I've been shooting "street photography" for years. My version of street photography has always been at a distance, with minimal people in the frame or not facing me. Now, I have grown my comfort level to a degree to actually shoot with a crowd around me. The hardest thing was to convince myself that no one was staring at me and few cared what I was doing. Cameras are all around us; we've grown a custom to them, we thrive on them, we've somewhat grown numb to them; that's a whole other discussion, though. People tend to dismiss how much confidence can change how you're viewed in the world. I have seen too many examples of this and classically that is where the phrase, "fake it, till you make it" really comes into play. If you can appear confident in what you're doing, no one will ever question you. This, of course, has expectations like everything in the wold. In this instance, if you appear that you have a purpose and shoot photos of people passing by you, most won't notice or care. Yes, be respectful, do not portray people in a negative light, as that can have huge reproductions. For the most part, you are out there to capture a story, a feeling, or a moment in time.
I went out to shoot in Chinatown with a friend who was also shooting with me. (If you're reading this, hi 👋) This makes it easier, a lot easier. When you're with someone else, it is harder for people to approach you and question what you're doing. I went not having an exact goal in mind, other than I wanted to convey some emotion from the photos I captured there.
Shooting street, there are a lot of ways to approach it. There are the burst shooters: shoot everything and anything, then go to sift through their images to find some that captured something interesting. There are the people shooters: they will either approach people or scope people out and take photos only of people. There are the composition shooters: typically those who shoot a lot of architecture with human aspects, like 1 person in the frame. There are many more and I find myself somewhere in the mix of those.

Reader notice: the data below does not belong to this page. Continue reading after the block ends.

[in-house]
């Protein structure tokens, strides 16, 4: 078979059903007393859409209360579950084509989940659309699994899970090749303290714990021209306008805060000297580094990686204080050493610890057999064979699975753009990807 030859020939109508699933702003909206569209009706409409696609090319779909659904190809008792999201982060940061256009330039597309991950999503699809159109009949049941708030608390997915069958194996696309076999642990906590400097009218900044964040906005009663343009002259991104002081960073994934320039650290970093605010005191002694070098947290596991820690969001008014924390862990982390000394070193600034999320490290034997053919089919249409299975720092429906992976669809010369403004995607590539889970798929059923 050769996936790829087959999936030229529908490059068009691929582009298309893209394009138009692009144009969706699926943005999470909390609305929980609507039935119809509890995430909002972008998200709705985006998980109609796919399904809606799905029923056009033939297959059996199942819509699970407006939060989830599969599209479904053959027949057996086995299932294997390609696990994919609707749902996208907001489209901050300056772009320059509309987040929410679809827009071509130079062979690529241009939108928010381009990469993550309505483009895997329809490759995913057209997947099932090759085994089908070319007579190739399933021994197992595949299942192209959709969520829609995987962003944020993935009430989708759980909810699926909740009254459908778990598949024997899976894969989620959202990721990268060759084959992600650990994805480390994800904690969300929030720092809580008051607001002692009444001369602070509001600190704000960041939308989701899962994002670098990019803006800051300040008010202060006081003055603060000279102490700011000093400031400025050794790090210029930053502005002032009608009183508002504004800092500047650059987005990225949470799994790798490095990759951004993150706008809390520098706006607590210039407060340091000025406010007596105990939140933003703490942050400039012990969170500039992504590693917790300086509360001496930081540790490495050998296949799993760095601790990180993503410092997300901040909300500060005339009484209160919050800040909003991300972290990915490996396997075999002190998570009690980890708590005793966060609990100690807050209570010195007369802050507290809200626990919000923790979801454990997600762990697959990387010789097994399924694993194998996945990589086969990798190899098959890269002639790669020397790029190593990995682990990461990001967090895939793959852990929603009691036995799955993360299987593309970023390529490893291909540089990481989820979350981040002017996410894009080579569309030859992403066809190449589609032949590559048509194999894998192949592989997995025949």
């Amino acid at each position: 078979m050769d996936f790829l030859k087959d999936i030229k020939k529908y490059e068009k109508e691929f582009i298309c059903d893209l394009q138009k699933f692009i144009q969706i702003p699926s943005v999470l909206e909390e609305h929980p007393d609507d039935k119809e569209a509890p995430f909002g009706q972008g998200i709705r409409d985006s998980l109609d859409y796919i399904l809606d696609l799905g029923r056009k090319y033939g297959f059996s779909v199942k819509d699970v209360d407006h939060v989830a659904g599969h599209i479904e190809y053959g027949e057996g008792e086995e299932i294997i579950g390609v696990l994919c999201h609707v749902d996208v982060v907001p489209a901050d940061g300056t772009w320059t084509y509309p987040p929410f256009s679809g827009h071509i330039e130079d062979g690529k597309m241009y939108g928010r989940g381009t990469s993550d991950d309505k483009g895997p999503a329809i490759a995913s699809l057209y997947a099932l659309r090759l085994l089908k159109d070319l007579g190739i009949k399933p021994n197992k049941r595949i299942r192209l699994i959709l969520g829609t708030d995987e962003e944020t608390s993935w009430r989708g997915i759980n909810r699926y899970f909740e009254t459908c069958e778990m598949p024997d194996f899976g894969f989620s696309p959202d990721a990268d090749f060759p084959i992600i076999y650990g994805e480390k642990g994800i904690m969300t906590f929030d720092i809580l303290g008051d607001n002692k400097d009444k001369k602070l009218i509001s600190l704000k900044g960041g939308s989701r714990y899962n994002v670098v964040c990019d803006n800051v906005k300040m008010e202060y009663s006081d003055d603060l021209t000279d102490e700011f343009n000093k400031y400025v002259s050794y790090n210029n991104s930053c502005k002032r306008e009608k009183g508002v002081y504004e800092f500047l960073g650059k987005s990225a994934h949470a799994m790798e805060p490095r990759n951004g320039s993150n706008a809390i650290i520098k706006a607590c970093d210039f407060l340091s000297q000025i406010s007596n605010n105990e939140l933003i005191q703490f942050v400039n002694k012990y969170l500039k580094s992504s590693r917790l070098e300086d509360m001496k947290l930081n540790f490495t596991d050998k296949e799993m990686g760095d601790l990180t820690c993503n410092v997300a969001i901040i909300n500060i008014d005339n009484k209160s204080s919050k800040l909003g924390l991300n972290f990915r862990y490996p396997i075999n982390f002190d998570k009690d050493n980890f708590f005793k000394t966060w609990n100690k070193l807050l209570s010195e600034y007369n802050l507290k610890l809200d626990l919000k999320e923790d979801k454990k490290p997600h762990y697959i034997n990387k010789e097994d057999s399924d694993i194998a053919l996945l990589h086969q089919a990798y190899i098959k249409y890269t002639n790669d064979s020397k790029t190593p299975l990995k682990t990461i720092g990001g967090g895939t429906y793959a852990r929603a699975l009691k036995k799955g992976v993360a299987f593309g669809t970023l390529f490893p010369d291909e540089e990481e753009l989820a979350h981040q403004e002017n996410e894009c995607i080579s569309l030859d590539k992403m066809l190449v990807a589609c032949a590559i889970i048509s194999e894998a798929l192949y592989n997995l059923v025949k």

I shoot for intent of composition, emotion, and story. I observe my scene and find things that look interesting and compose them to complement the story I'm telling. I am purposely not going to elaborate on my photos below, as I want them to speak for themselves. If you are interested in my thought behind any particular photo, feel free to reach out and ask.
Street shooting is a huge timing thing. You have to be in the right place, in the right time. This is achievable by a few methods. Going to a place, finding a composition you like, and waiting for your subject to come to you. You can walk around looking for things but risk missing moments that happen behind or ahead of you. You can capture it editorially. Whatever have you. Yes, I believe street photography is art. I don't typically think of it as a documentary sort of way. This is just how I tend to capture it through my creative vision.
How things have changed
Before we get to the photos, this needs to be addressed.
Right now we are living in crazy times. I've already mentioned this at the top. The thing I want to point out is the normality of having hundreds, if not thousands of people in one place, at one time. Now this is taboo, for the time being. Not to mention, all the xenophobia going on currently. We won't dive into the politics of the matter but please be respectful. Think about if you were in their shoes. This is the theme I was attempting to convey with extroverts now experience and coping with what introverts have to deal with in reverse. Everyone always downplays how someone else feels, having not experienced the same thing first hand, until they have to experience the discomfort for themselves, to put it lightly.